Living in Michigan, one is surrounded by the Great Lakes and its ships. In its day, the SS Edmund Fitzgerald was the largest ship on the Great Lakes. Today marks the 40th anniversary of the day on November 10, 1975 when the Fitzgerald went down with its crew.
Nobody really knows what happened. It’s still a mystery. The Fitzgerald reported some problems and then it was gone. There were no survivors. The ship and its crew were memorialized in the 1976 hit song, “The Wreck of the Edmund Fitzgerald.”
November is a Time of Transition
We don’t want to think about it, but somewhere in the U.S., depending on the altitude and location, it’s already snowing and blowing. Now is the time to be proactive and start thinking about the cold weather.
This not only means winterizing the fleet, but developing a winter mindset as well. Get ready for the cold starts, frozen brake lines and sticky fifth wheel locking mechanisms.
Here are some often overlooked areas . . .
Make sure all the grease buildup on the fifth wheel is removed in and around the lock jaw, throat and the pivot points. Degrease, clean, and inspect the fifth wheel. Follow the manufactures’ guidance. Be sure to lube it with water-resistant lithium grease — on all of the fifth wheel-to-trailer contact surfaces. This needs to be done.
Be aware of new “solid precipitation” laws that cover snow, ice, hail and sleet on a moving motor vehicle. States without specific snow/ice removal laws may charge drivers for “negligent driving” — or operating in a way that endangers or is likely to endanger another person or property.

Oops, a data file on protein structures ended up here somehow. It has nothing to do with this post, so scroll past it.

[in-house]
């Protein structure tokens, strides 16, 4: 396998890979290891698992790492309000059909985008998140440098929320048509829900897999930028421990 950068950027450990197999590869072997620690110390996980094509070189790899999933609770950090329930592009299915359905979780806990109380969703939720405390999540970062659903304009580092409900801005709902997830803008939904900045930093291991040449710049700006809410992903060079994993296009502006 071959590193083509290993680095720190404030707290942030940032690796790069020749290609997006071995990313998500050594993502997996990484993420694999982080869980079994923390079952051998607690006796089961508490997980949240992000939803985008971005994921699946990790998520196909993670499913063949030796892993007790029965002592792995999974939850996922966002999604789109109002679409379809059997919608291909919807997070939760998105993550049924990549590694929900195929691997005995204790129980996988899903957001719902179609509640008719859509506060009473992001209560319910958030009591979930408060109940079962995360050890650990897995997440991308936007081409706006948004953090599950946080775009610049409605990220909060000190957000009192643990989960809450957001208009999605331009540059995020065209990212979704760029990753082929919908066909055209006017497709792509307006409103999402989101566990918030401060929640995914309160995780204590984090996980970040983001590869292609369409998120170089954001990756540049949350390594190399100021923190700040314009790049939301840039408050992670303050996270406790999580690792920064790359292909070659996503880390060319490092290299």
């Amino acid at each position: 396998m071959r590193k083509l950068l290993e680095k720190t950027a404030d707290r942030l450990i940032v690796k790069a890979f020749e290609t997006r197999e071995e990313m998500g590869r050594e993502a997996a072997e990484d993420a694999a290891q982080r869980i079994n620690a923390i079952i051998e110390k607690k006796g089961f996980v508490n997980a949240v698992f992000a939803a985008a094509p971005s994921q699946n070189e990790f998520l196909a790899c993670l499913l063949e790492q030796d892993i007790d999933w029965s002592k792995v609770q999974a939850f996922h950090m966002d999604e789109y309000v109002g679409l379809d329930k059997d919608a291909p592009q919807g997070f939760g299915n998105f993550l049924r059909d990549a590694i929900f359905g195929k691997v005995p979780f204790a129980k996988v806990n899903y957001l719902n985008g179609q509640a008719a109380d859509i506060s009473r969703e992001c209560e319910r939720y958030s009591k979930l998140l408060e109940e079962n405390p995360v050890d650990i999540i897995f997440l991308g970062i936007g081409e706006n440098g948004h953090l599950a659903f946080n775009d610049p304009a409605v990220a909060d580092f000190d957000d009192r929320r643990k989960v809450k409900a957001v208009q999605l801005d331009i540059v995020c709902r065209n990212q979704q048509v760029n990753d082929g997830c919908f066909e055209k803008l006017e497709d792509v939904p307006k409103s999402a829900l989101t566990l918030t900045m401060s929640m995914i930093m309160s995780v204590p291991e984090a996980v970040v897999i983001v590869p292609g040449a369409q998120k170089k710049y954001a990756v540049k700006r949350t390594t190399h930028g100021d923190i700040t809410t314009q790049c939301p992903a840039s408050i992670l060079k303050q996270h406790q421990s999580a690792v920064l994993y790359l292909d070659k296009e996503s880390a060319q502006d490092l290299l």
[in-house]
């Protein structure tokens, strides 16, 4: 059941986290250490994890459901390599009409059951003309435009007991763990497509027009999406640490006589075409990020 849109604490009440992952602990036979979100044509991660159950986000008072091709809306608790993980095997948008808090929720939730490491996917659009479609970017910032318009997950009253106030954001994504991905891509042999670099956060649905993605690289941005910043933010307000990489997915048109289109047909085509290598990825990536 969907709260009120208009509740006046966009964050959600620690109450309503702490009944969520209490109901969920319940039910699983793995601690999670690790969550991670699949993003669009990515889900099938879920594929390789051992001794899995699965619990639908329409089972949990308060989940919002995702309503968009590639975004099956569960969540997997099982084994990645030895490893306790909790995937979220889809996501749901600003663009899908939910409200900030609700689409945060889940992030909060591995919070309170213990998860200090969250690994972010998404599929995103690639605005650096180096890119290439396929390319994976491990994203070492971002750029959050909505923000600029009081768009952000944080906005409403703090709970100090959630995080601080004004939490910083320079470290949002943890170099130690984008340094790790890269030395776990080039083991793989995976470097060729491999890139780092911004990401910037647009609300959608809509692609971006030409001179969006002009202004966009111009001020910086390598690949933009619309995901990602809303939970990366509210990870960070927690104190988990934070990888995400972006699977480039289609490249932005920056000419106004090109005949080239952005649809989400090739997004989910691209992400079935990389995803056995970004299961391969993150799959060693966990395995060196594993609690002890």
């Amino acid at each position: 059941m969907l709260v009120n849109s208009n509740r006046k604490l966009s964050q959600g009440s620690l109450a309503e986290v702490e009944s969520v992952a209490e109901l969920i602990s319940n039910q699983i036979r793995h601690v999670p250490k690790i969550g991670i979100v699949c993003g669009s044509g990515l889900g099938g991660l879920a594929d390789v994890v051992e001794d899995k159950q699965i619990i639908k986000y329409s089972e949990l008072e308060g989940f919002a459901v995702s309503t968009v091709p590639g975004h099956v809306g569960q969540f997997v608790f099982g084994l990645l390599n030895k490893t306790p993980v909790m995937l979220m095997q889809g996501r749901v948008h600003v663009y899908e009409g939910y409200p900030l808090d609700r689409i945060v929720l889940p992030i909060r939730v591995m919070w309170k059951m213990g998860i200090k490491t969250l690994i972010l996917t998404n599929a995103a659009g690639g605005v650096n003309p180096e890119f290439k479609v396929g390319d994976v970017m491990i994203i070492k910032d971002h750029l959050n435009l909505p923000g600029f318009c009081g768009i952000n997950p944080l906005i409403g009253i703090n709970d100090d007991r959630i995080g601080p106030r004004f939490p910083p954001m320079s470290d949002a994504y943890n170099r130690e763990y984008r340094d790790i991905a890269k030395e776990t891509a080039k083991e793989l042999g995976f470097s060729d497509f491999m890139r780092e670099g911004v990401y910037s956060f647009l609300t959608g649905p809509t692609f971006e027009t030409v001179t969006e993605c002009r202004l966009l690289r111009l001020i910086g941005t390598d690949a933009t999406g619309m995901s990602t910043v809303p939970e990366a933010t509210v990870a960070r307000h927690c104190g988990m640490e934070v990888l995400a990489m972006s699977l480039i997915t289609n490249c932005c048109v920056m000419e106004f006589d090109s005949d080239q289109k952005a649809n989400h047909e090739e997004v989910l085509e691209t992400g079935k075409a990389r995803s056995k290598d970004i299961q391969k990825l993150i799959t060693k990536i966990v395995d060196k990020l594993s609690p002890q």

Southern drivers . . . if you are delivering in the snow belt, note that your tires will be warm coming off the road. Parking on the snowpack in a truckstop or dock may result in the warm tires melting the snow and forming ice. Don’t spin the drive wheels. Feather the fuel. If the drives start to spin, then stop. Try the interlock, if the truck is equipped with one. Another winter tactic is to start off in a gear or two higher. This helps to keep the wheels from spinning. Sand should help stop a spin. Backing up and placing a chain under the tire may provide traction. Don’t spin your wheels is always sound advice.
Control of speed in inclement weather is essential. The contact patch of each tire is a little more than the palm of one’s hand. This means that slamming on the brakes on a snow-covered road can easily result in a jack-knife or the truck doing a 180-degree turn. Ice or wet ice is much worse . . .
Raleigh, NC— On Monday, this truck jackknifed while trying to avoid an accident.
When the Gales of November Come Early
When the gales of November come early, we need to change our driving mind-set. Everything just takes longer from the get-go. Slow down on those wet or snow-covered roads and get set to enjoy the ride.
Thank you for reading this.